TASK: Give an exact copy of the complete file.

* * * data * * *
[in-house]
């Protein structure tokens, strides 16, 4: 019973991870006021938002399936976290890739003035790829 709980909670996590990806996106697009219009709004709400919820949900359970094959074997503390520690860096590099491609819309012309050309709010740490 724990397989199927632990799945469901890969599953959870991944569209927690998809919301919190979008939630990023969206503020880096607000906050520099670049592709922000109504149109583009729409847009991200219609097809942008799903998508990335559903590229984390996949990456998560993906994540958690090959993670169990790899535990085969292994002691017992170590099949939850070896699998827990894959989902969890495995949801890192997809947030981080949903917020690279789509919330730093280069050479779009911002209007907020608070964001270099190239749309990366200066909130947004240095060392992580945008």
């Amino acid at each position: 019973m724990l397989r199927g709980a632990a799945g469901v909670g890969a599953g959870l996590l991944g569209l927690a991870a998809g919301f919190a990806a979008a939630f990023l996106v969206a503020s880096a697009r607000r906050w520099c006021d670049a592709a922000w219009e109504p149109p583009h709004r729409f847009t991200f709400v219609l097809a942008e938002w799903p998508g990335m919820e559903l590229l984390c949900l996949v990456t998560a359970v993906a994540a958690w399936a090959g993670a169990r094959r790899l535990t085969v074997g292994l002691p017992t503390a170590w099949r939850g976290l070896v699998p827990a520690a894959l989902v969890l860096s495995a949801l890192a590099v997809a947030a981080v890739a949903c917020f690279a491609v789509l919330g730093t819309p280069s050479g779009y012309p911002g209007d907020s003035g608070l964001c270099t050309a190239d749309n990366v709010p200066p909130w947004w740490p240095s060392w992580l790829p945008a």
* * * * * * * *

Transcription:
[in-house]
């Protein structure tokens, strides 16, 4: 019973991870006021938002399936976290890739003035790829 709980909670996590990806996106697009219009709004709400919820949900359970094959074997503390520690860096590099491609819309012309050309709010740490 724990397989199927632990799945469901890969599953959870991944569209927690998809919301919190979008939630990023969206503020880096607000906050520099670049592709922000109504149109583009729409847009991200219609097809942008799903998508990335559903590229984390996949990456998560993906994540958690090959993670169990790899535990085969292994002691017992170590099949939850070896699998827990894959989902969890495995949801890192997809947030981080949903917020690279789509919330730093280069050479779009911002209007907020608070964001270099190239749309990366200066909130947004240095060392992580945008």
């Amino acid at each position: 019973m724990l397989r199927g709980a632990a799945g469901v909670g890969a599953g959870l996590l991944g569209l927690a991870a998809g919301f919190a990806a979008a939630f990023l996106v969206a503020s880096a697009r607000r906050w520099c006021d670049a592709a922000w219009e109504p149109p583009h709004r729409f847009t991200f709400v219609l097809a942008e938002w799903p998508g990335m919820e559903l590229l984390c949900l996949v990456t998560a359970v993906a994540a958690w399936a090959g993670a169990r094959r790899l535990t085969v074997g292994l002691p017992t503390a170590w099949r939850g976290l070896v699998p827990a520690a894959l989902v969890l860096s495995a949801l890192a590099v997809a947030a981080v890739a949903c917020f690279a491609v789509l919330g730093t819309p280069s050479g779009y012309p911002g209007d907020s003035g608070l964001c270099t050309a190239d749309n990366v709010p200066p909130w947004w740490p240095s060392w992580l790829p945008a």